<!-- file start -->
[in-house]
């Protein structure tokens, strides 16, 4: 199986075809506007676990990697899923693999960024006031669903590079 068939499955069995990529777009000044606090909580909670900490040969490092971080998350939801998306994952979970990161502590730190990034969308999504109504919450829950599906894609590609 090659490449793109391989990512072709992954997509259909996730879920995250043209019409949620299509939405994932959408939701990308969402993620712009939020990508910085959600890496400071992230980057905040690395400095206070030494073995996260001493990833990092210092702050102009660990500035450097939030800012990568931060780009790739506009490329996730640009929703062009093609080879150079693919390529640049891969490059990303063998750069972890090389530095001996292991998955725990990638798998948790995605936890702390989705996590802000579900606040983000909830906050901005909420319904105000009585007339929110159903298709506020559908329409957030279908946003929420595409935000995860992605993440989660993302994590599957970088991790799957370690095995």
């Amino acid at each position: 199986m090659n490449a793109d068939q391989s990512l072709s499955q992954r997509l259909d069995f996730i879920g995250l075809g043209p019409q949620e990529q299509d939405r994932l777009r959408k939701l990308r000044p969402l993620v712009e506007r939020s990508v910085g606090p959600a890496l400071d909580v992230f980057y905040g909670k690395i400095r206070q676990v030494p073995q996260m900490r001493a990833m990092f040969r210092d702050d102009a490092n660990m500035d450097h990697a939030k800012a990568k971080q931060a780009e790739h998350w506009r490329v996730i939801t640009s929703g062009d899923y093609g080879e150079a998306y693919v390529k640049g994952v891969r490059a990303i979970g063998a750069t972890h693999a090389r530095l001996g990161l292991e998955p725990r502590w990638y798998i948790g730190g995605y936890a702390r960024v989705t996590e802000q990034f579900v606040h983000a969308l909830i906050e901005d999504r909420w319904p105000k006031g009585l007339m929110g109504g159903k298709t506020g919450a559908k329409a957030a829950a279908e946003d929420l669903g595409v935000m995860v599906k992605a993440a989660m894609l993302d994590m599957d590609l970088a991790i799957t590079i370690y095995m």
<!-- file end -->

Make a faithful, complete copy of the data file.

[in-house]
């Protein structure tokens, strides 16, 4: 199986075809506007676990990697899923693999960024006031669903590079 068939499955069995990529777009000044606090909580909670900490040969490092971080998350939801998306994952979970990161502590730190990034969308999504109504919450829950599906894609590609 090659490449793109391989990512072709992954997509259909996730879920995250043209019409949620299509939405994932959408939701990308969402993620712009939020990508910085959600890496400071992230980057905040690395400095206070030494073995996260001493990833990092210092702050102009660990500035450097939030800012990568931060780009790739506009490329996730640009929703062009093609080879150079693919390529640049891969490059990303063998750069972890090389530095001996292991998955725990990638798998948790995605936890702390989705996590802000579900606040983000909830906050901005909420319904105000009585007339929110159903298709506020559908329409957030279908946003929420595409935000995860992605993440989660993302994590599957970088991790799957370690095995």
């Amino acid at each position: 199986m090659n490449a793109d068939q391989s990512l072709s499955q992954r997509l259909d069995f996730i879920g995250l075809g043209p019409q949620e990529q299509d939405r994932l777009r959408k939701l990308r000044p969402l993620v712009e506007r939020s990508v910085g606090p959600a890496l400071d909580v992230f980057y905040g909670k690395i400095r206070q676990v030494p073995q996260m900490r001493a990833m990092f040969r210092d702050d102009a490092n660990m500035d450097h990697a939030k800012a990568k971080q931060a780009e790739h998350w506009r490329v996730i939801t640009s929703g062009d899923y093609g080879e150079a998306y693919v390529k640049g994952v891969r490059a990303i979970g063998a750069t972890h693999a090389r530095l001996g990161l292991e998955p725990r502590w990638y798998i948790g730190g995605y936890a702390r960024v989705t996590e802000q990034f579900v606040h983000a969308l909830i906050e901005d999504r909420w319904p105000k006031g009585l007339m929110g109504g159903k298709t506020g919450a559908k329409a957030a829950a279908e946003d929420l669903g595409v935000m995860v599906k992605a993440a989660m894609l993302d994590m599957d590609l970088a991790i799957t590079i370690y095995m």